But when the answer is “no,” then we know that God has something better at stake. Far greater things are at stake. There’s another level, another kingdom, an invisible kingdom which you and I cannot see now, but toward which we move and to which we belong.

A verse which, to me, sums up just the things that I’ve been trying to say under this heading of “Acceptance,” is another seeming contradiction which I found in the 116th Psalm.

The psalmist says, “What shall I render under the Lord for all his benefits?” (v.12)

I was reading this one day when I was so overwhelmed with gratitude for all the blessings of my life. I was just sitting in a chair looking out over the ocean (we live on the coast of Massachusetts). I was looking at this magnificent view in a very comfortable room and just saying, “Lord, I don’t know how to thank You. How can I say, ‘Thanks’?”

And I opened my Bible to this verse, where the psalmist says, “What shall I render?” And then I saw that the next verse is, “I will take the cup of salvation.”

“What shall I give You, Lord?” And the answer is, “I will take the cup of salvation” (v. 13).

Now, what is in God’s cup of salvation? Obviously, the psalmist in the Old Testament times was not thinking of salvation in the somewhat narrow terms that we sometimes do. But whatever is in the cup that God is offering to me, whether it be pain and sorrow and suffering and grief, along with the many more joys, I’m willing to take it because I trust Him, because I know that what God wants for me is the very best. I will receive this thing in His name.

And I hope you’ll forgive me if I give you two more lines of poetry from that poet George Herbert (or perhaps it’s John Dunn; I’ve forgotten).

I need Thy thunder, oh my God.
Thy music will not serve me.

I need pain sometimes because God has something bigger in mind. It is not for nothing.

And so I say, Lord, in Jesus’ name, by Your grace, I accept it.

Nancy: Elisabeth Elliot captured the essence of that attitude of acceptance and surrender with that phrase, “Yes, Lord.” If I could sum up the desire of my heart into just two words, it might be those two words: “Yes, Lord.”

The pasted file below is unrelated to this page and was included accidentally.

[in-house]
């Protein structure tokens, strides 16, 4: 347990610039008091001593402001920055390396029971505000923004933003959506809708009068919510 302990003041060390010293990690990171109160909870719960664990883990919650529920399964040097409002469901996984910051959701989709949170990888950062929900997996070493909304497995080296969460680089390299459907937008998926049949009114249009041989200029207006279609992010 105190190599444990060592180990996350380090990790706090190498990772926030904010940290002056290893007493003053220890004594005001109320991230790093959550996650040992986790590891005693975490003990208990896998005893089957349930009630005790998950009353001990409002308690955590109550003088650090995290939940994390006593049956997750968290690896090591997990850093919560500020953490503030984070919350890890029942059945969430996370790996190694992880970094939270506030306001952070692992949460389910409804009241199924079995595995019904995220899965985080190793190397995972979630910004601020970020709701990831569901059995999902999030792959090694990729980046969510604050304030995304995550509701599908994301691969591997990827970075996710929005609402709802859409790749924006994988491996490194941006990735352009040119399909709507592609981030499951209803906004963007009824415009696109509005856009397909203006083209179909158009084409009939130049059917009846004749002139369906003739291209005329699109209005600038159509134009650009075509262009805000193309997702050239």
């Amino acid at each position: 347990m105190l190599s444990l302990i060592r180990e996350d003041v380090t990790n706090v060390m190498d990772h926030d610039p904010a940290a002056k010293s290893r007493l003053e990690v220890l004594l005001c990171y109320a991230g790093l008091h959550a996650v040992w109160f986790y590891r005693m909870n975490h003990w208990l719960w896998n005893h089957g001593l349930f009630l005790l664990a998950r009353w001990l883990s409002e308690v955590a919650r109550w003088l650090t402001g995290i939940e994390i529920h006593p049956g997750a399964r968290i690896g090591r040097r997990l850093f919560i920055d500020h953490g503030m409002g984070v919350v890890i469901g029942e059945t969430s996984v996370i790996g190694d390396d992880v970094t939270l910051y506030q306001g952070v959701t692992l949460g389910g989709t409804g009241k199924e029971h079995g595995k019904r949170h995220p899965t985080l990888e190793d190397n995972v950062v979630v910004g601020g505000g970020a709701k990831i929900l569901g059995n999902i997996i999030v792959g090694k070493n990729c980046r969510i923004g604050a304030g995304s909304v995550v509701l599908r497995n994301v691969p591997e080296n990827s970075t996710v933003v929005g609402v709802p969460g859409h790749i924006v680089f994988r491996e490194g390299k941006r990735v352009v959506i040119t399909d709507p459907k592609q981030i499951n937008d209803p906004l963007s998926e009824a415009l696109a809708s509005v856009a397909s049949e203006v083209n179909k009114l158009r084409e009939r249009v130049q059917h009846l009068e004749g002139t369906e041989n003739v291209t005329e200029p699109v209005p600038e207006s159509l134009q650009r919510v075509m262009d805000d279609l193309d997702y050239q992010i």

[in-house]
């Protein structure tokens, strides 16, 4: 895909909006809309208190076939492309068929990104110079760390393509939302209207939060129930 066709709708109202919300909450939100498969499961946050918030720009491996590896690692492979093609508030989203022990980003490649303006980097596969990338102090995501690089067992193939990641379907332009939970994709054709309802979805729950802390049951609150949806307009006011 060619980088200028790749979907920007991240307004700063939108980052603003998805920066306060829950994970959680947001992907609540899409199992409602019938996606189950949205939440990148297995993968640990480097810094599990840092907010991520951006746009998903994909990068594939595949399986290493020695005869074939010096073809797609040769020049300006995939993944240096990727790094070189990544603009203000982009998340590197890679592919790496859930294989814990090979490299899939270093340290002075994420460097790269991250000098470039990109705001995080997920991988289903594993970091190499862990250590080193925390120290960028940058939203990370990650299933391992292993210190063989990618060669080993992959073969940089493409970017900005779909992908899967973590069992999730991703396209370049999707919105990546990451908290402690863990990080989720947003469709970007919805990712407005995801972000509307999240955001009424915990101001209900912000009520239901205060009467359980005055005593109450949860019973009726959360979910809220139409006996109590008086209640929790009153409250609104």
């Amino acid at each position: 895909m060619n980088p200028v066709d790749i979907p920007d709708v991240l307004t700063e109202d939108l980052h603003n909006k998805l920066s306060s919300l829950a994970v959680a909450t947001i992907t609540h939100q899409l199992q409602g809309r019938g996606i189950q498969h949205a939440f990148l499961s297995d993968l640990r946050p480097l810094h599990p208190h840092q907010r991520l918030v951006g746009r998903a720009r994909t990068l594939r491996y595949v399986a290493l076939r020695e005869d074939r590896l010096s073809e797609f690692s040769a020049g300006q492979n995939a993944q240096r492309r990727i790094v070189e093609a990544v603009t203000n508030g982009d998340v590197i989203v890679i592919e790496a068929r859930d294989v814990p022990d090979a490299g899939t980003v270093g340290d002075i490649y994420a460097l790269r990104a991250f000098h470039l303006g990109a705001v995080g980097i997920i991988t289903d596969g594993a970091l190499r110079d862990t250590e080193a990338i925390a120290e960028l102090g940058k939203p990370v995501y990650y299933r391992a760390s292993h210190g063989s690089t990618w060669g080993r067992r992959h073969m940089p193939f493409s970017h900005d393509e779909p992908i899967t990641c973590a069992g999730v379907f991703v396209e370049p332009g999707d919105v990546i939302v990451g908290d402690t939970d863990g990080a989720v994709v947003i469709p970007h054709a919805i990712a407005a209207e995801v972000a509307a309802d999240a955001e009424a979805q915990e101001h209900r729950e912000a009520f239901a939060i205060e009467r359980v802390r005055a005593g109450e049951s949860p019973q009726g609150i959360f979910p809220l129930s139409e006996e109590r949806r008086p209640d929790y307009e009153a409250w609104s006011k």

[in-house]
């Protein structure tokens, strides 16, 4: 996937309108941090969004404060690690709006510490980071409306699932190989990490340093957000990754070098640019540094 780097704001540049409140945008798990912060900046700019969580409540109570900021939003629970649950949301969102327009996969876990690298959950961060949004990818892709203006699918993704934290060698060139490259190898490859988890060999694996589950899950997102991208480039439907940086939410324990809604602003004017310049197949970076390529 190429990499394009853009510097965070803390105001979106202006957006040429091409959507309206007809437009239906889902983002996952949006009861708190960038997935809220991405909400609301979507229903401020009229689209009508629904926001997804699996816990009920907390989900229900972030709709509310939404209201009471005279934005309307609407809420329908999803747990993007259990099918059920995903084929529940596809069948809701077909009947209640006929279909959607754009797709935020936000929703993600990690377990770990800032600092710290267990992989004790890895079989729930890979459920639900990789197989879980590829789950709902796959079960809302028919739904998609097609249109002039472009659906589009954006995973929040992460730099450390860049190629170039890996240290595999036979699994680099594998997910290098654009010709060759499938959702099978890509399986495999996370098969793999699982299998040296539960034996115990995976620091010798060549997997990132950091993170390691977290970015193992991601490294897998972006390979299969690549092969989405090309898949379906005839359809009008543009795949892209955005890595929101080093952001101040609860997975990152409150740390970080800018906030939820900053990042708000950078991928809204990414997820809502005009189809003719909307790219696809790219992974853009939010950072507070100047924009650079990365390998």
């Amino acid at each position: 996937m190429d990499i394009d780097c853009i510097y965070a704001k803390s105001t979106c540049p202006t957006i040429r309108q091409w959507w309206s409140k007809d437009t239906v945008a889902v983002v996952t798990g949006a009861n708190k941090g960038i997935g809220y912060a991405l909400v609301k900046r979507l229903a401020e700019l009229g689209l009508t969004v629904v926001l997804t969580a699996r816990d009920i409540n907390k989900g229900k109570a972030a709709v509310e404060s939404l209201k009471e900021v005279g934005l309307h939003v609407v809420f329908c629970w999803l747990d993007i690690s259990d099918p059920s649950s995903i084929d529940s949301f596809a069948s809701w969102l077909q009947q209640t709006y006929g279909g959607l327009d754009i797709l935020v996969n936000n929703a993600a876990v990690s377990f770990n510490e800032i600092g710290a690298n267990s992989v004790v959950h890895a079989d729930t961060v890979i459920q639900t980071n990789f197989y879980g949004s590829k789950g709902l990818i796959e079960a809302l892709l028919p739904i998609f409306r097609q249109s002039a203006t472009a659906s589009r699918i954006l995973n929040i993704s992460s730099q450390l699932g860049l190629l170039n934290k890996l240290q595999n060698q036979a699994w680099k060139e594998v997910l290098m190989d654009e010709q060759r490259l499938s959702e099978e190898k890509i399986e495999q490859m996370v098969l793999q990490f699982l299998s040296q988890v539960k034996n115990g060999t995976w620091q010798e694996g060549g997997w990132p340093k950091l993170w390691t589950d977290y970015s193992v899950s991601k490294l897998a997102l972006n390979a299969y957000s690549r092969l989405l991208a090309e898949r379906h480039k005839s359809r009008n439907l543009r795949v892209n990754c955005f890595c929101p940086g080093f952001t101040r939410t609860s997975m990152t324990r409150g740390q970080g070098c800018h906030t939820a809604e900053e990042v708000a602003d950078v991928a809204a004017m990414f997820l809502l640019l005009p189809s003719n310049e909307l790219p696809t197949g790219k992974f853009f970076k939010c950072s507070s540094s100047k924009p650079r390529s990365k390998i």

The teaching you’re hearing this week on Revive Our Hearts forms the basis of a book by Elisabeth Elliot, Suffering Is Never for Nothing. You can find more information about it at our website, You’ll find a link to order that resource in the transcript of today’s program.

There’s also more information there about the brand-new, authorized biography by Ellen Vaughn, Becoming Elisabeth Elliot. Earlier today we used the term “down-to-earth” to describe Elisabeth, and she certainly was that in some ways. But those who knew her well would also say that she was hilarious, brilliant, witty, self-deprecating, sensitive, radical, and surprisingly relatable. You’ll find out why all those words (and more!) apply to Elisabeth in this new biography of the earlier years of her life.

We'd be glad to send you a copy when you donate $30 or more to Revive Our Hearts. When you do, ask for the book on Elisabeth Elliot, and we’ll thank you by sending you a copy. Your support as we launch into our twentieth year of ministry is vital. Thank you so much! Again, our web address is, or you can call us at 1–800–569–5959.

Dannah: Can you think of something really hard going on in your life right now? I think all of us can. We are all going through some global and national challenges. But you might be going through what I call "grief within a grief." With trials and difficulties, our natural response is to grumble and to complain. But tomorrow Elisabeth Elliot will be back to show us the importance of responding with gratitude. That’s not usually our instinctive response! But tomorrow she'll help us with it. Please be back tomorrow for Revive Our Hearts.

Revive Our Hearts with Nancy DeMoss Wolgemuth is calling women to greater faith in Christ. It’s an outreach of Life Action Ministries.

All Scripture is taken from the KJV unless otherwise noted.

*Offers available only during the broadcast of the podcast season.